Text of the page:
Voices of: Om Puri
Director: Harry Baweja
There are many heroic tales of martyrdom that need to be told. Chaar Sahibzaade: Rise of Banda Singh Bahadur is one such story of a Punjabi warrior Banda Singh Bahadur, who finds the courage to raise his voice and make a change. Inspired by true events, this is a real hero who earned his remembrance in time and history. This 18th century ascetic-turned-warrior was also instrumental in removing the zamindari system in Punjab, and even gave away his lands to needy farmers. Legendary accounts of his fair deals and valour abound, and out of 11 wars that he fought, the one that chronicled for posterity is the one where he killed governor Wazir Khan, the ruler of Sirhind, and defeated his army of 15,000 men in the Battle of Chappar Chiri, remains most memorable.
An extraordinary tale of heroism unfolds on a grand scale, fast-paced animated adaptation that is both empowering and inspiring in its call for social justice and equality. Banda Singh Bahadur, who was born on 1670, remains an unsung hero but director Harry Baweja lends the film a valuable lesson in history by focusing on his awe-inspiring courage and loyalty towards Guru Gobind Singh. The film also shows his shortcomings and creates plenty of emotional momentum. The film marks the meeting between disciple Madho Das (Banda Singh Bahadur) and Guru Govind Singh in Nanded, Maharashtra, and how Das gets inspired to take charge of the Sikh uprising against Muslim rulers. Later, the despotic Wazir Khan, who kills two of Guru Govind Singh’s sons, is targeted by Banda Singh to settle the score.
Those of us who have studied history are familiar with many insidious conspiracies that resulted in bloodshed, backstabbing and brutal beheadings. Here, the protagonist is someone you know little about, but we are well acquainted with the scheming and plotting that often led to heartless battles. Baweja’s earlier film, Chaar Sahibzaade in Punjabi that maintained the sanctity of the religious content and dealt with the teachings of the 10th and final Sikh Guru, Gobind Singh, and the martyrdom of his four sons, was a hit in 2014. The sequel probes further into Sikh religious history and follows the folklore surrounding Banda Singh.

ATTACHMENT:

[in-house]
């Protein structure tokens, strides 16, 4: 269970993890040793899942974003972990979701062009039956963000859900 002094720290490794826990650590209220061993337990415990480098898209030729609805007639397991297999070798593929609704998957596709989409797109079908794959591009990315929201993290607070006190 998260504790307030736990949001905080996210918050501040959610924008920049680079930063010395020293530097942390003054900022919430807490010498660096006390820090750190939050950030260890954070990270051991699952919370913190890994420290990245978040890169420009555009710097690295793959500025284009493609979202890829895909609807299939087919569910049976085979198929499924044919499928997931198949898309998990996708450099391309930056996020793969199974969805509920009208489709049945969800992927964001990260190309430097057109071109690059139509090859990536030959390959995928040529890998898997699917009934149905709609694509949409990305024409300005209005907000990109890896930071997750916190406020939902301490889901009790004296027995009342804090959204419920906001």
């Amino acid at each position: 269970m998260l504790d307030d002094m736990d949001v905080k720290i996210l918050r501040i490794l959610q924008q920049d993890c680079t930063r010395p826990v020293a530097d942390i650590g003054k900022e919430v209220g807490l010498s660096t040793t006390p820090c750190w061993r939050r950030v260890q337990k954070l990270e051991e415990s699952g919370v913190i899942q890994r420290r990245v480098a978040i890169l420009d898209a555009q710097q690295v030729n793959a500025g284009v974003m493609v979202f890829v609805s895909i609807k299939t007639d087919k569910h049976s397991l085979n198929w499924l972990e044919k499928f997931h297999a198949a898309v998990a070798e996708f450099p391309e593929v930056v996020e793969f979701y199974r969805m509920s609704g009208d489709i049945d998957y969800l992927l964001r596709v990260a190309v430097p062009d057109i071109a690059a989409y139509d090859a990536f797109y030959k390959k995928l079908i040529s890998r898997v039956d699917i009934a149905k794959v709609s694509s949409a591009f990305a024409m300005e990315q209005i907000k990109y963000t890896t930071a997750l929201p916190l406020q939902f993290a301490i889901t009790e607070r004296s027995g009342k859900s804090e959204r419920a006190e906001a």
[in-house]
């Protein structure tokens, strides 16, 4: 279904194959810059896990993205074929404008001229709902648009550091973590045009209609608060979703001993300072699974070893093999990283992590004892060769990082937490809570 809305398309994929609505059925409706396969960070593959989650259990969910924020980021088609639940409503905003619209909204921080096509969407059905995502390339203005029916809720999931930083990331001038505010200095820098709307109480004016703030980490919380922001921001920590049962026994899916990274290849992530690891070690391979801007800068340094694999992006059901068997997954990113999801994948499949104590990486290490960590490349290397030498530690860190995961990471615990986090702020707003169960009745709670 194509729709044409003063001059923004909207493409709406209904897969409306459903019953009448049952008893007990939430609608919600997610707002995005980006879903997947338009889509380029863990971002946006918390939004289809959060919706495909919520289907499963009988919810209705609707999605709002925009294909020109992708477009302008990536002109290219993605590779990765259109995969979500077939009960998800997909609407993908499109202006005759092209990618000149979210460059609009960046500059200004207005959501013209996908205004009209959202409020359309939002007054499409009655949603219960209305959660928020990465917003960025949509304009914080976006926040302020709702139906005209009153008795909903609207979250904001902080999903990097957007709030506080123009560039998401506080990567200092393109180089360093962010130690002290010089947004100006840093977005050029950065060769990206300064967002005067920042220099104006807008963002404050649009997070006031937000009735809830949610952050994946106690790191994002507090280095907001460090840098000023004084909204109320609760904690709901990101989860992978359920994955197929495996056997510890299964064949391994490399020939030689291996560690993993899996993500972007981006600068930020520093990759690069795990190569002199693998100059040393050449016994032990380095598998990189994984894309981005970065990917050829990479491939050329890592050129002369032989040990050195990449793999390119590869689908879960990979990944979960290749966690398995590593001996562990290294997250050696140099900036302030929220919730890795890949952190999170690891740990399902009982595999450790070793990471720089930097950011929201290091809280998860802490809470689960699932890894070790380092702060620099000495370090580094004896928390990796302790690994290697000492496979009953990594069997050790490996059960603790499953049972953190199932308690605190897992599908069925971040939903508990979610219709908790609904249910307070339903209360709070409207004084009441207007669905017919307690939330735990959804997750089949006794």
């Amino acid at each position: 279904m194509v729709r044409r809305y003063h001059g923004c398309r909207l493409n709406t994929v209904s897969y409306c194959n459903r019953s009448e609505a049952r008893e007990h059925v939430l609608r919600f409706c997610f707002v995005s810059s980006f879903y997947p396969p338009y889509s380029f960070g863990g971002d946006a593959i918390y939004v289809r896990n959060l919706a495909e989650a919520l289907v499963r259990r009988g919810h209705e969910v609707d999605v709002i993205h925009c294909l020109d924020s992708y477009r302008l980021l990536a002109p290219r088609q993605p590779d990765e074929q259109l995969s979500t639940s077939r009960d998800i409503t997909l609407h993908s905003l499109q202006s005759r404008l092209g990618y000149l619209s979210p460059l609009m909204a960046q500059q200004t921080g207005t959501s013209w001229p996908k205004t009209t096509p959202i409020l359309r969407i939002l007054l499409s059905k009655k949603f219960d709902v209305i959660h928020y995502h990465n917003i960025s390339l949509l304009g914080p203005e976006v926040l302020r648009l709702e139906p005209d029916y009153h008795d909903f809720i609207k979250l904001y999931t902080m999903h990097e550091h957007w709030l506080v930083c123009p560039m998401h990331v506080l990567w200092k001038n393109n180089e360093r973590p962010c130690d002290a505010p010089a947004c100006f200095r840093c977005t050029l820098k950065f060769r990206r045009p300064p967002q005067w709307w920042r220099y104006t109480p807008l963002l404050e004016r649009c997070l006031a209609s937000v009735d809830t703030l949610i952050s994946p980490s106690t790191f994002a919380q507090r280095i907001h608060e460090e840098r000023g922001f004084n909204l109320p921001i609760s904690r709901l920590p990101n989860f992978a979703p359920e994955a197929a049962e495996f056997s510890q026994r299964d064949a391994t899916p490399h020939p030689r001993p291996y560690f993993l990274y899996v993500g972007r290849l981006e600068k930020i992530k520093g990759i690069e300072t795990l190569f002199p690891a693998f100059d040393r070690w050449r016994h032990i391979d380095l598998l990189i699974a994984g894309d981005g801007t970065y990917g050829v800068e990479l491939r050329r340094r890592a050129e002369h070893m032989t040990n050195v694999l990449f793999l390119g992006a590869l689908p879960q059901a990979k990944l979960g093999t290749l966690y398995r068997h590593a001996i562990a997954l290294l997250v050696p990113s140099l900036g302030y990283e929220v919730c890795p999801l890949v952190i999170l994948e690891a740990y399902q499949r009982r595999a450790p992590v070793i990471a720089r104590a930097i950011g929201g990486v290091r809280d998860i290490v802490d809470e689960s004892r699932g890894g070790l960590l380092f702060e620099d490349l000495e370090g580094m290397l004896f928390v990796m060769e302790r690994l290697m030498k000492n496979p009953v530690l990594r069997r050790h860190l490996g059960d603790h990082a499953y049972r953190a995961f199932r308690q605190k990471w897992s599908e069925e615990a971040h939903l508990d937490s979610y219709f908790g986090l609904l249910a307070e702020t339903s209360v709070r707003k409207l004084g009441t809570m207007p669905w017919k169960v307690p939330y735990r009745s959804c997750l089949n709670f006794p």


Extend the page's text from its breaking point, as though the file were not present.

The film is not without flaws: using photo-real animation, Baweja çan’t go beyond the photo-real animation of characters that limits interactive moments in the film. Also, it does little to showcase the history of times. Hence, barring Sikhs, not many outside their community would be genuinely interested in a narrative that looks one-sided. There are times when it just misses to touch your heart. For all its attempts at wonder and spectacle and play, it could be a slog. The emotional connection that should have the crowd cheering wildly for the heroes never clicks in. In that sense, it lacks a dramatic edge.
However, in spite of the glitches, children need to watch this one. Many of us would complain that it can in no way match up to the slick Hollywood animation films that they are constantly pampered with. Despite some tacky animation in places, it does have all the ingredients of a narrative that should serve them good to watch true stories of bravery closer home. Many a times, we sit through a film waiting for something spectacular to evolve, thinking that if the story doesn’t grab us, the visuals will. Baweja’s storytelling is, at best, gripping in parts, and has a few good visuals, but is full of awkward attempts to tell a linear story.
The writer is a film critic and has been reviewing films for over 15 years. He also writes on music, art and culture, and other human interest stories....